I just read an excellent novel, The Story of a Marriage by Andrew Sean Greer. If you haven't yet read it and are persuaded to by what I say here, don't look at reviews of the book ahead of reading it. Part of what's so good about it is that it tells its story of a marriage with not one or two, but several, narrative surprises, and not only these but also the skilful plotting overall gives what might sound to some like a pedestrian subject a dynamism that pulls you along as you read, eager to see where things will go next. You should avoid finding out in advance of reading the book what some of its key narrative turns are, and there are reviews around which give them away. I for my part will avoid doing the same here - merely repeat that this tale of the ups and downs in the relationships of its central protagonists has something of what some people (or so I gather) get from reading thrillers. Greer's writing is fresh and in places striking, and for someone of his age, he understands a lot about life as seen from the long perspective of those who've done much living.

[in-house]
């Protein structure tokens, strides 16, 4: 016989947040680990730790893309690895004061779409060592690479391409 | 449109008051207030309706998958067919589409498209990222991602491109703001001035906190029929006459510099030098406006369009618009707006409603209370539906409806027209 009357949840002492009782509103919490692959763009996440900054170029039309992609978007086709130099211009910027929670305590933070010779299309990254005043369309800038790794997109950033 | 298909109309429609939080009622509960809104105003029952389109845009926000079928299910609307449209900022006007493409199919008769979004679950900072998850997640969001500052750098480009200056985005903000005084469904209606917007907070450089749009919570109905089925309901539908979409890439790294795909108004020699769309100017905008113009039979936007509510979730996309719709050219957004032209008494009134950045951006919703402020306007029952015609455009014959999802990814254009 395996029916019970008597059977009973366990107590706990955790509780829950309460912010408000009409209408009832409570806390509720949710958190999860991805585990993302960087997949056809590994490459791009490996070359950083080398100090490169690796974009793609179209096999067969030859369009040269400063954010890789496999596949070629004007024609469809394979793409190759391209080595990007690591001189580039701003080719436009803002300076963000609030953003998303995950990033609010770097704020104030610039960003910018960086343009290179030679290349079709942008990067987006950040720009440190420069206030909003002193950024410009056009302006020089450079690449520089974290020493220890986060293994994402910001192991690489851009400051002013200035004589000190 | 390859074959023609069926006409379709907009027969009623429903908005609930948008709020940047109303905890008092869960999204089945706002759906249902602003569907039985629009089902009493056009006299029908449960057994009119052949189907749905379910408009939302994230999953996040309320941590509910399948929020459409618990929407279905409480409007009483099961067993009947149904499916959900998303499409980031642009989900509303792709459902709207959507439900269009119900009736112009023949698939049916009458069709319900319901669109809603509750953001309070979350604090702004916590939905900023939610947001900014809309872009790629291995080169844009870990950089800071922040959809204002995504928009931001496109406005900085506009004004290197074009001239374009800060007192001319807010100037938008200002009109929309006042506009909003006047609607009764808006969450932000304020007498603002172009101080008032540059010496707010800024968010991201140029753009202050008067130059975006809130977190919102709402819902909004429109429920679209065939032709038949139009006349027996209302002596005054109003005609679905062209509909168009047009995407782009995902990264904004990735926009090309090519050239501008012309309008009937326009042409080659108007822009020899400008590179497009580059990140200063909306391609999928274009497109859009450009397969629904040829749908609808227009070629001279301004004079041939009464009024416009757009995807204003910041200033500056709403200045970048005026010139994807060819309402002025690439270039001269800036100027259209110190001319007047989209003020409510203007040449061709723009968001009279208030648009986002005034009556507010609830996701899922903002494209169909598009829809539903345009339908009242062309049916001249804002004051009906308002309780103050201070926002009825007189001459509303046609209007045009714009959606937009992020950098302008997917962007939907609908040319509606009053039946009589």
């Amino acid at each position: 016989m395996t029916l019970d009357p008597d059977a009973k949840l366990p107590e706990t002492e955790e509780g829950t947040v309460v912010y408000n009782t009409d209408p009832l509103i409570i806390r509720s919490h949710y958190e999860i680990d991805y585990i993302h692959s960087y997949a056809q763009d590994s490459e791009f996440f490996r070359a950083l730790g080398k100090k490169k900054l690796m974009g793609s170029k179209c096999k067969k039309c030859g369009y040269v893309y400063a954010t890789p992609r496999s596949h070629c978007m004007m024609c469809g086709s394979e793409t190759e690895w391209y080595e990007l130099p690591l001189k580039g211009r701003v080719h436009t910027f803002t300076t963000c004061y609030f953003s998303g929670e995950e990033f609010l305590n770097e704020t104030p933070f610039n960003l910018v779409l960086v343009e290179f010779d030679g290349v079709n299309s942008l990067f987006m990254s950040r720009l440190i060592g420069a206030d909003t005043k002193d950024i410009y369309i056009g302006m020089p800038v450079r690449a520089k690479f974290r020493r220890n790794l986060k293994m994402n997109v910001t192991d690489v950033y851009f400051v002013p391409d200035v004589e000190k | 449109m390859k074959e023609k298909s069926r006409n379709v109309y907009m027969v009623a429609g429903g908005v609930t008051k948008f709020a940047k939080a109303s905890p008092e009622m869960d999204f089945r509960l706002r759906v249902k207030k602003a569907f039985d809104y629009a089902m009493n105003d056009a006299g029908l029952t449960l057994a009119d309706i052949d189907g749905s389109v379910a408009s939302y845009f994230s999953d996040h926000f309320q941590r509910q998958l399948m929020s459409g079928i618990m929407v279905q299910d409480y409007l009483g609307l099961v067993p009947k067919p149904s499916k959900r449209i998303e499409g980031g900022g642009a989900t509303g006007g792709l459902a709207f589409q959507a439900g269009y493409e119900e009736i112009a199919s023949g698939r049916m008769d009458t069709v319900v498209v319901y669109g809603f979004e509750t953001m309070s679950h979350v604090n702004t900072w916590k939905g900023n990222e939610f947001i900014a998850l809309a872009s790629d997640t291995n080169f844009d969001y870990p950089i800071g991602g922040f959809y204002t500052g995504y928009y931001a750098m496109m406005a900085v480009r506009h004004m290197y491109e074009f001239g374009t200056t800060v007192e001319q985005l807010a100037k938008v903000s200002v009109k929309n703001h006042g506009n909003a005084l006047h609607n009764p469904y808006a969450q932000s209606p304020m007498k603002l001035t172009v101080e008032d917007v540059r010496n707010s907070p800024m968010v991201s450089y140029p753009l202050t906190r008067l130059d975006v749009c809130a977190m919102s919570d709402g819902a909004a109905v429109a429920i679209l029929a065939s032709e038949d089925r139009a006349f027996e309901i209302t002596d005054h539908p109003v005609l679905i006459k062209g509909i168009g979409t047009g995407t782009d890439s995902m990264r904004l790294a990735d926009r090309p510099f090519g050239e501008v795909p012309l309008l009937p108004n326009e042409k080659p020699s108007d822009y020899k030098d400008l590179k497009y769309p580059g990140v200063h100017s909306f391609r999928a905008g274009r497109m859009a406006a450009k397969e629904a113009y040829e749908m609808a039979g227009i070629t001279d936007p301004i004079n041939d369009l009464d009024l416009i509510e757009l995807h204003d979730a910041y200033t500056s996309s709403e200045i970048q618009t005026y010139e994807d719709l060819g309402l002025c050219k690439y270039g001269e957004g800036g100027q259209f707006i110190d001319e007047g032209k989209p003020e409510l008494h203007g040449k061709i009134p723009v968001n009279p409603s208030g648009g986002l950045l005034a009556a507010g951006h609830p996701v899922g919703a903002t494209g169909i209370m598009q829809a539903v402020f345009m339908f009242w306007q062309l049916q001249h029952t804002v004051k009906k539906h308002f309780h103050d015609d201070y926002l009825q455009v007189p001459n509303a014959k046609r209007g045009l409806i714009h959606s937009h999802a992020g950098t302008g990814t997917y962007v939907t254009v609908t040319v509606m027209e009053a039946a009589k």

I have one reservation, which I express tentatively since I'm not altogether sure whether it isn't due only to something in the eye of the beholder, namely, me. The Story of a Marriage is a first-person narration by the woman of the marriage in question, Pearlie. And from time to time as I was reading I had the strong impression that Greer's prose was masculine - that this book could only have been written, as it in fact was, by a man. Is that my impression only (and how much influenced by knowing the gender of the author), or is it shared by other of Greer's readers? Well, I don't know. If I'm right, then I suppose it matters. Or does it? Anyway, it didn't spoil my enjoyment of the book.